The Stevens/Duffield House is located on Main Avenue next to the Edward Nye Fish House. Today, the Stevens/Duffield House is home to the museum’s award-winning restaurant Café à la C’Art. Interestingly, both properties and their original owners of the buildings have intriguing, intertwined histories.
Hiram Stevens first came to Tucson in 1856 and purchased property for a house in April 1865 for $50. He was well known in Tucson and throughout the country for his business acumen and political success in the state legislature as well as local government. It is known that he was once a post trader for the Army, miner, sheep rancher, hotelier, and was twice elected to the U.S. Congress.
His home was one of the grandest in the area. It was located on Calle Real, today’s Main Ave, north of Edward Nye Fish’s home. The house included an aviary, grape arbor, carriage house, and hay barn. He lived on the property with his wife, Petra Santa Cruz. Stevens entertained in grand style, hosting events as diverse as political parties and town weddings.
Milton B. Duffield, a hot-tempered man, purchased the one-room building adjacent to the Stevens home. He came to Tucson in 1863 as U.S. Marshal in Arizona and served for two years. For a time, he was employed as a special postal agent, and in 1870 he became engaged in a heated mining claim. Duffield was shot and killed by the man with whom he was engaged in the property dispute. Stevens bought the Duffield house and expanded home in 1874, joining the two buildings by a long and narrow connecting corridor.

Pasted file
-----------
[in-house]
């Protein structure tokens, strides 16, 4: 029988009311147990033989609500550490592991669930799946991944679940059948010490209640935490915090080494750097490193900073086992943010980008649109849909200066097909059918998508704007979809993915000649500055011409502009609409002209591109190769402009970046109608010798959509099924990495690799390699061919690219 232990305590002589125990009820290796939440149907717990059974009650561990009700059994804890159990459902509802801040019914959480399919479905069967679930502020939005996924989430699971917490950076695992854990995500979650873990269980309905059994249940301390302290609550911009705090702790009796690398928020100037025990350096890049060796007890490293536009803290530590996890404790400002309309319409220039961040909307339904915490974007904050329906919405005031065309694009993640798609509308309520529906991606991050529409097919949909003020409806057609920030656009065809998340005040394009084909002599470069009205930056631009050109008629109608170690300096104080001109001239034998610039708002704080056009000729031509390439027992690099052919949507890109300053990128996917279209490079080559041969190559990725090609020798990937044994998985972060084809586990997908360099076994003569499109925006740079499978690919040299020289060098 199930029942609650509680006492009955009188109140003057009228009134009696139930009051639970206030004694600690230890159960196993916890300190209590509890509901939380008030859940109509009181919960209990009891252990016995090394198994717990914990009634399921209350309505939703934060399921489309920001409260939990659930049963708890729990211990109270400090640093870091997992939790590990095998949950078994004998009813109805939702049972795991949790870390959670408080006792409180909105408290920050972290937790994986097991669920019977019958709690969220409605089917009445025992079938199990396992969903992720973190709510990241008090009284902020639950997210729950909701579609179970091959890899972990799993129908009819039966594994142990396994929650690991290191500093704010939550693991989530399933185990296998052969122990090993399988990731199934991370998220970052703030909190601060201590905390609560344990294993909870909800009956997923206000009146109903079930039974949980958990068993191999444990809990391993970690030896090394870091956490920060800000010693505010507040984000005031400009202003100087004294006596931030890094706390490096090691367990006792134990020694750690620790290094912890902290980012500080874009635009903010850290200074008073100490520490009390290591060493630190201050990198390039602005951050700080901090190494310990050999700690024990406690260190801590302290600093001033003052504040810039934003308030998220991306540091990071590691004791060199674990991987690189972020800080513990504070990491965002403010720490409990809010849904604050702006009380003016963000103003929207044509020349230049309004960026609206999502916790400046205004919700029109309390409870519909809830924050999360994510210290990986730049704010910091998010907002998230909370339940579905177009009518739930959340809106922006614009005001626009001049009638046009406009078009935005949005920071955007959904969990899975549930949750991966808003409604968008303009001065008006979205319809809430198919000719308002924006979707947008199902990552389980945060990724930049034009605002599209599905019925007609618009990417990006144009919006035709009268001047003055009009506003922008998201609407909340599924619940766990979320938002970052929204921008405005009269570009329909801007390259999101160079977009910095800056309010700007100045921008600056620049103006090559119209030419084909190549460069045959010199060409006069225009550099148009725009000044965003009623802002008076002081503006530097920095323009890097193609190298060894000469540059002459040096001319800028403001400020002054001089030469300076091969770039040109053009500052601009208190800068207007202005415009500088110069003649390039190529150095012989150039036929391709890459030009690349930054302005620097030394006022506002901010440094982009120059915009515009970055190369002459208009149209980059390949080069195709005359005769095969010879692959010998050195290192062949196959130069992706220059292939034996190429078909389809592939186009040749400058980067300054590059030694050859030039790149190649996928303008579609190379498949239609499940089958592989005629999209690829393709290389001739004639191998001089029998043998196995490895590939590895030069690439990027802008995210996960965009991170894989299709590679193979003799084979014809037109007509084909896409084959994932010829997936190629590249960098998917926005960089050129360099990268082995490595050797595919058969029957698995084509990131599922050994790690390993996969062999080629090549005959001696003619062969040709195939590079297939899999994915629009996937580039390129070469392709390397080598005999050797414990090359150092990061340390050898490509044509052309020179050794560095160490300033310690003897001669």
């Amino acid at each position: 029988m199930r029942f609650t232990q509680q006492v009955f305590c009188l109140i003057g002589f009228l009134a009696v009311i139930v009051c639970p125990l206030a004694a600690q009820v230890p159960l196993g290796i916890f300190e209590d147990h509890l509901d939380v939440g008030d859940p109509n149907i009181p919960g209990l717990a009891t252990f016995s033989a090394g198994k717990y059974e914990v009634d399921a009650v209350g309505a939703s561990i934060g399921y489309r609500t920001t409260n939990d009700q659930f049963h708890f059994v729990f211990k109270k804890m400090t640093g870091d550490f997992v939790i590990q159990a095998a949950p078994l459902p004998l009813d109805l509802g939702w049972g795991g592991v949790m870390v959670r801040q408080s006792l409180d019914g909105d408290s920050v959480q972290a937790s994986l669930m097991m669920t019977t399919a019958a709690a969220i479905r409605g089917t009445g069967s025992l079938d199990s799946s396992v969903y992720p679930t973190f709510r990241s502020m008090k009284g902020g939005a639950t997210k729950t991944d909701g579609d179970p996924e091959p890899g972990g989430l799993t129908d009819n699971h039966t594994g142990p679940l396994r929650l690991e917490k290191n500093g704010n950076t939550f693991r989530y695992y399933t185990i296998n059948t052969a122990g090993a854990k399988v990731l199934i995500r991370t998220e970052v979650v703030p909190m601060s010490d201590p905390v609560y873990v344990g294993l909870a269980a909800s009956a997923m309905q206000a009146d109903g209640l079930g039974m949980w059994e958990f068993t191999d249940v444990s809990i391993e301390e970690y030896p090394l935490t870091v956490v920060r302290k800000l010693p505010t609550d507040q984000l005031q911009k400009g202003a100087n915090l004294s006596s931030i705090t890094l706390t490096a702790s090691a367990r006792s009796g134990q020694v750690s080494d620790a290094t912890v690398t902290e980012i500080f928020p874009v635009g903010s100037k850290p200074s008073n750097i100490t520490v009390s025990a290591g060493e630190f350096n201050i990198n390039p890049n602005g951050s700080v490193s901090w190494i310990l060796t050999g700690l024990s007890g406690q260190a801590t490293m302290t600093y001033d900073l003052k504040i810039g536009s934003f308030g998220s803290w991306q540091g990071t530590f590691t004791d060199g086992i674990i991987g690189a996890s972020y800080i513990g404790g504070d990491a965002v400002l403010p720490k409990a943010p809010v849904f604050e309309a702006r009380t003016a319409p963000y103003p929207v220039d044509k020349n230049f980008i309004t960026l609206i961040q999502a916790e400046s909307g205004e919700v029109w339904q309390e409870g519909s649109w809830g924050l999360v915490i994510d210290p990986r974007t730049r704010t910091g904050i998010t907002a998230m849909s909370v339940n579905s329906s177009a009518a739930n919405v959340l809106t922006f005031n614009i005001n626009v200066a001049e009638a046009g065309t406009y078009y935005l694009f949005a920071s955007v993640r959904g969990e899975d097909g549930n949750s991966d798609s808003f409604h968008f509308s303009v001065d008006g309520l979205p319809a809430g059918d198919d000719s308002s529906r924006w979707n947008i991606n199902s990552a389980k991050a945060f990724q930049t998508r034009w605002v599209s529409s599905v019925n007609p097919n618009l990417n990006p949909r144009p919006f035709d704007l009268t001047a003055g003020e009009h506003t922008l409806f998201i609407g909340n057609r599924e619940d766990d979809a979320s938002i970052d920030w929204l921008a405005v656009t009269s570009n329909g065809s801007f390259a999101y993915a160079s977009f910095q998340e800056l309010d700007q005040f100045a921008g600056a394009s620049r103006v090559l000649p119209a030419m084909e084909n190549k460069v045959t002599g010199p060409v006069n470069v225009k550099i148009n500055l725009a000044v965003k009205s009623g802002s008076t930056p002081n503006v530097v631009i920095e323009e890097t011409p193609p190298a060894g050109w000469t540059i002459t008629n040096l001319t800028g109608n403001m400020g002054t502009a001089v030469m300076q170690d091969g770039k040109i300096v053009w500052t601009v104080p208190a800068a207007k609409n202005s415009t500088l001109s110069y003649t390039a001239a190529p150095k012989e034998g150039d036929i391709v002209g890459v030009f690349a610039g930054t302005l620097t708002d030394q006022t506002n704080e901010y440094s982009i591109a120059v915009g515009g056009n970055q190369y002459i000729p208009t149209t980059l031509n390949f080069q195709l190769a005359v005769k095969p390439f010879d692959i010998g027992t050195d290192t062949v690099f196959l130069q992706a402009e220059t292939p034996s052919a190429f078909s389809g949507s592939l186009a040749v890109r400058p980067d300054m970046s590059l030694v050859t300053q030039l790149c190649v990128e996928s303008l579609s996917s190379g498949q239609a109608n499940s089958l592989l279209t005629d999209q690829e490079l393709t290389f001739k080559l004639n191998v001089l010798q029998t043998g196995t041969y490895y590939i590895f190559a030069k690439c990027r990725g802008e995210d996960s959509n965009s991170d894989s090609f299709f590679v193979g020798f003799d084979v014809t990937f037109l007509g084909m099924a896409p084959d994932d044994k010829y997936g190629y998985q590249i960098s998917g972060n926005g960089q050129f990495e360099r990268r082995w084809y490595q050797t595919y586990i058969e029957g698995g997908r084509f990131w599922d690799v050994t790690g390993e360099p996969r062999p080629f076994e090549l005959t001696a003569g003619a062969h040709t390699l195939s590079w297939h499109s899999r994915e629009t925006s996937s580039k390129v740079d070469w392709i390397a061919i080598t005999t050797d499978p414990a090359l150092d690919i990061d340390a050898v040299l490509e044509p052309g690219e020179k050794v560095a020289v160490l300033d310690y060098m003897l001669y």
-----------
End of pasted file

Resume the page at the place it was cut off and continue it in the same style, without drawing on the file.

In 1893, as a Pima County Supervisor, Stevens went with the Board to inspect the newly surveyed Nogales Road. Upon his return, for reasons unknown, he shot his wife, Petra, and shot and killed himself. Petra survived because of the heavy Spanish comb that she wore in her hair. She remained in the house until her death in 1916, after which her daughter Eliza occupied the home with her children until 1919 when Knox Corbett, new owner of the house, asked her to leave. It was then leased to private families until 1936, when it was purchased by Hoagland Gates.
The Stevens/Duffield Houses continued to change hands until the City of Tucson acquired them in 1968 with the other buildings on the block as part of its Urban Redevelopment Program. The property, along with the other surrounding structures, was leased to the Tucson Museum of Art in 1973.